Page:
November 20, 2006 |
Today, someone suffering from forgetfulness is immediately assumed to have Alzheimer's disease. But it was only a few decades ago that famed actress Rita Hayworth's Alzheimer's was persistently misdiagnosed. One of World War II's most popular pin-up girls, Hayworth began having trouble remembering her lines during the 1960s, while in her 40s. She drank heavily at times, and her fellow actors largely suspected alcohol as the cause. So did her doctors.
November 24, 2010 |
Finally, after years of suffering through Hollywood's predictable pap, sentimental mush, boring bromances and mean girl clichés, comes a love story that is actually worth falling for, with Anne Hathaway and Jake Gyllenhaal excellent at steaming up the screen in "Love & Other Drugs. " The trick is that in director Ed Zwick's world, love hurts. It may be funny, charming, poignant and sexy, and "Love & Other Drugs" is all that too, but at some point it stings like astringent on a fresh scrape.
May 17, 2013 |
Go to a busy street in your community and count the next 25 adolescents who walk, bike, skateboard, stroll or saunter past. Odds are that two of those 25 kids (8.3% to be exact) would own up to having experienced 14 or more days in the last month that he or she considered "mentally unhealthy," according to a comprehensive report on the mental health of American youth issued Thursday. Between 2005 and 2010, roughly 2 million American adolescents between 12 and 17 acknowledged that for more than half of the previous month, they routinely had felt sad, angry, disconnected, stressed out, unloved or possibly willing to hurt themselves -- or others.
February 20, 1987 |
AFL-CIO President Lane Kirkland will be hospitalized next week for diagnosis of a growth on his kidney, Kirkland told the AFL-CIO Executive Council today. But Kirkland, 64, also told the 35-member governing body of the AFL-CIO that he intends to run for reelection in October. He will enter John Hopkins University Hospital in Baltimore next Tuesday for diagnosis of the growth.
March 27, 2014 |
Autism is much more common than previously thought, according to a new government report that estimates that 1 in 68 children have some form of the disorder. Boosting the rate has become a two-year ritual since the U.S. Centers for Disease Control and Prevention set up a surveillance system more than a decade ago. The last estimate, in 2012, was 1 in 88, up from 1 in 110 two years before that. As in the past, researchers could not say what was driving the increase. While the role of environmental factors remains an open question, rising awareness of the disorder, greater detection and improved access to services have all been shown to be significant factors in the explosive growth in diagnosis over the last two decades.
April 24, 2013 |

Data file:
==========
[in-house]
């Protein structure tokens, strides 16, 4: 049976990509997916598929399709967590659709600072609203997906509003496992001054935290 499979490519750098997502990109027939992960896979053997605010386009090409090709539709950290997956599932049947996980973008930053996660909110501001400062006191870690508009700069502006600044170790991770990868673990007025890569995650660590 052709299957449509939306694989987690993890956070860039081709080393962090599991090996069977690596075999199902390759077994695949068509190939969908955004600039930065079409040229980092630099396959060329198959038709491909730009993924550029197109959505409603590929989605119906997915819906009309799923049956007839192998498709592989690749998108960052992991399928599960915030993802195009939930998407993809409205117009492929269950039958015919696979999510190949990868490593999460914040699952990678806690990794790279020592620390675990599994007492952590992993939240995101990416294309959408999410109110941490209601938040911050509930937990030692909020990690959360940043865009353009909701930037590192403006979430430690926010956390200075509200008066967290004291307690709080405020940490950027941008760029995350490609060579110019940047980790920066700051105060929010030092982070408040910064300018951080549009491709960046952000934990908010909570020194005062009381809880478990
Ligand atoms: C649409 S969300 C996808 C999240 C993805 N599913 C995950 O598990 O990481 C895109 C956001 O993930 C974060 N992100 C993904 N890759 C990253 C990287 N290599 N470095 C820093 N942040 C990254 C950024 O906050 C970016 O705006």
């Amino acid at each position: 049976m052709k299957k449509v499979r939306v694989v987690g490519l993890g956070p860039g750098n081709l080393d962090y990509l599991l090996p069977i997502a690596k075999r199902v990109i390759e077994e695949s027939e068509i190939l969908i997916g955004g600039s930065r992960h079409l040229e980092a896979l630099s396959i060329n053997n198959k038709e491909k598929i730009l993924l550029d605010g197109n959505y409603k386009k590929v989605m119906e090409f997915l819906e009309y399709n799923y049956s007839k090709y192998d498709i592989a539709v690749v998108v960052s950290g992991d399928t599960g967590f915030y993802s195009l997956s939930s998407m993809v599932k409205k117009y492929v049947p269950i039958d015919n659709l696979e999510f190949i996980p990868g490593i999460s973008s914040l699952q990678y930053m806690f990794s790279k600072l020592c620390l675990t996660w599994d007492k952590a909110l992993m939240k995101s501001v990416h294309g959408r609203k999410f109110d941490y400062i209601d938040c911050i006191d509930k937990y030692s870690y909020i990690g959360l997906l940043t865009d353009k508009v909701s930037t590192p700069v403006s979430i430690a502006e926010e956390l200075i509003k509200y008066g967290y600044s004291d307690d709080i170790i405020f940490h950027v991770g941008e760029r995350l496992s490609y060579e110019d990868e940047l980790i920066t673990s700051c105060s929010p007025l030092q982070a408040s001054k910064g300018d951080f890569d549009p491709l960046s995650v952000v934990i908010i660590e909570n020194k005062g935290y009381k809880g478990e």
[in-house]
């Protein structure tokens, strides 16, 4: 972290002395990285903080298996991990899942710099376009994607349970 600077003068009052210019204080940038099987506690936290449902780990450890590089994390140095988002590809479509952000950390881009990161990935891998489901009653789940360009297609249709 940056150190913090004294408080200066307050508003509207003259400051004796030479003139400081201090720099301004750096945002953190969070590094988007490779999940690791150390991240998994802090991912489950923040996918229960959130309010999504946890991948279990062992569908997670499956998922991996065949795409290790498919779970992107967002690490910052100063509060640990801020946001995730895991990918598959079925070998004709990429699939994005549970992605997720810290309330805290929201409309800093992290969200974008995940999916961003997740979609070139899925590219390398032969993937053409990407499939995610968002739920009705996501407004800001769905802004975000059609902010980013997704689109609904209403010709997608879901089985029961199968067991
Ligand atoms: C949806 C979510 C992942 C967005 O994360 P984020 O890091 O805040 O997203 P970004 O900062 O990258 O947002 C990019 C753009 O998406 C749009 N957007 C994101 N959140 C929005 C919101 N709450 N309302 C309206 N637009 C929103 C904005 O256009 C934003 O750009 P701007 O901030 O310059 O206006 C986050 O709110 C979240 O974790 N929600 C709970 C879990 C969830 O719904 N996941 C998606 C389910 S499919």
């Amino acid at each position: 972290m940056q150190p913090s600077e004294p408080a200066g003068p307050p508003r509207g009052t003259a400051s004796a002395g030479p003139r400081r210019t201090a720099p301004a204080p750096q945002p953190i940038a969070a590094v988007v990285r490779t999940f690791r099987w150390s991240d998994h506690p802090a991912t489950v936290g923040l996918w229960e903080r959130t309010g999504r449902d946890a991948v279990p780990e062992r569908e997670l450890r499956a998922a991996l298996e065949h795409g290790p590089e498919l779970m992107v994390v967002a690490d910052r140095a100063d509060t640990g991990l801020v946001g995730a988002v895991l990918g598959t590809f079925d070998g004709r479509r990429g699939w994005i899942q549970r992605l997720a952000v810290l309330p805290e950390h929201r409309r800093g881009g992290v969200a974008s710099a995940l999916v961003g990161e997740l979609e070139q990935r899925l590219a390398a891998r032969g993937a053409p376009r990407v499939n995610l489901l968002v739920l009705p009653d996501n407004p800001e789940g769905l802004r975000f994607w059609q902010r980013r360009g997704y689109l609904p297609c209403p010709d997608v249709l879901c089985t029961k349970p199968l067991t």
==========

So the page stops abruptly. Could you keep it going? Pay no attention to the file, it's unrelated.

Pregnant women who took the anti-seizure drug valproate during pregnancy increased the odds that their baby would have autism, and were roughly twice as likely to give birth to a child who would go on to be diagnosed with an autism spectrum disorder, according to a large study that captured 10 years of births in Denmark. Valproate, often known by its commercial name Depakote, is widely prescribed in the treatment of epilepsy and a wide range of psychiatric conditions. It is one of a class of drugs that has been linked to a child's delayed cognitive development and to some congenital malformations.
June 18, 2012 |
Jack Osbourne has revealed that he has multiple sclerosis, an incurable and unpredictable disease that attacks the central nervous system. The offspring of rocker Ozzy Osbourne and "America's Got Talent" judge Sharon Osbourne said the diagnosis came just as life was soaring with new joys. Osbourne, 26, and his fiancee recently welcomed a baby girl, Pearl. "While I was waiting for the final results, I got really, really angry," he told Hello! magazine. "Then I got really sad for about two days, and after that I realized: Being angry and upset is not going to do anything at this point, if anything it's only going to make it worse ... 'adapt and overcome' is my new motto.
November 11, 2006
Re "One diagnosis away from despair," Current, Nov. 5 Diana Wagman's experience with her son's treatment for depression highlights what is happening today in the mental health treatment of adolescents and children. In the past, when a child had obvious problems, it was minimized with the idea that this was a phase the child would get through eventually. Today, a diagnosis is quickly presented and a medication is prescribed. Both parents and clinicians feel pressure to see improvement as quickly as possible, and mistakes in treatment are inevitable.
August 29, 2011 |
I sat in an uncomfortable flower-print chair in my neurologist's office. The nurses in the front office were talking to each other about what type of sandwich they would order for lunch. The background was filled with traces of annoying soft-rock music and an overpowering smell of coffee. It was apparent that someone put much effort into creating a calm and relaxing environment, but at the moment it felt as irritating as wearing an itchy sweater in the desert. Hearing the diagnosis — "You have Parkinson's disease.